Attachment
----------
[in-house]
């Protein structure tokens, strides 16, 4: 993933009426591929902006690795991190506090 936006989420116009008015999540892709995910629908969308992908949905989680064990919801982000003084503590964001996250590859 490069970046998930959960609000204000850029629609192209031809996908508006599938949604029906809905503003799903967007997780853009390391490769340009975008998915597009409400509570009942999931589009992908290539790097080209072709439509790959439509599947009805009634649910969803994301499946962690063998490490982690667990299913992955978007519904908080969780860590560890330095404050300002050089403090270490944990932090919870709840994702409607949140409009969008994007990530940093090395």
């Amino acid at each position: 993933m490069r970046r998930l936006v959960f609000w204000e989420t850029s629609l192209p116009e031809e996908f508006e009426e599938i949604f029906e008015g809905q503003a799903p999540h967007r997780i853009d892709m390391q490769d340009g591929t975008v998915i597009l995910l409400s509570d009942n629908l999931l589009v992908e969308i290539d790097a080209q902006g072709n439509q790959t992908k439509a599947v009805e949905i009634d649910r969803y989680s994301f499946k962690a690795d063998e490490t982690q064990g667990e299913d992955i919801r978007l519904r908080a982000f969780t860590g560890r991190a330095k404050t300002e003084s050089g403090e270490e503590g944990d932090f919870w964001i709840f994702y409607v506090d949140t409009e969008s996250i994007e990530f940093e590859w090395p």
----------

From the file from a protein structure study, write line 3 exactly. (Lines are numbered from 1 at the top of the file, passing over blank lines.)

């Amino acid at each position: 993933m490069r970046r998930l936006v959960f609000w204000e989420t850029s629609l192209p116009e031809e996908f508006e009426e599938i949604f029906e008015g809905q503003a799903p999540h967007r997780i853009d892709m390391q490769d340009g591929t975008v998915i597009l995910l409400s509570d009942n629908l999931l589009v992908e969308i290539d790097a080209q902006g072709n439509q790959t992908k439509a599947v009805e949905i009634d649910r969803y989680s994301f499946k962690a690795d063998e490490t982690q064990g667990e299913d992955i919801r978007l519904r908080a982000f969780t860590g560890r991190a330095k404050t300002e003084s050089g403090e270490e503590g944990d932090f919870w964001i709840f994702y409607v506090d949140t409009e969008s996250i994007e990530f940093e590859w090395p």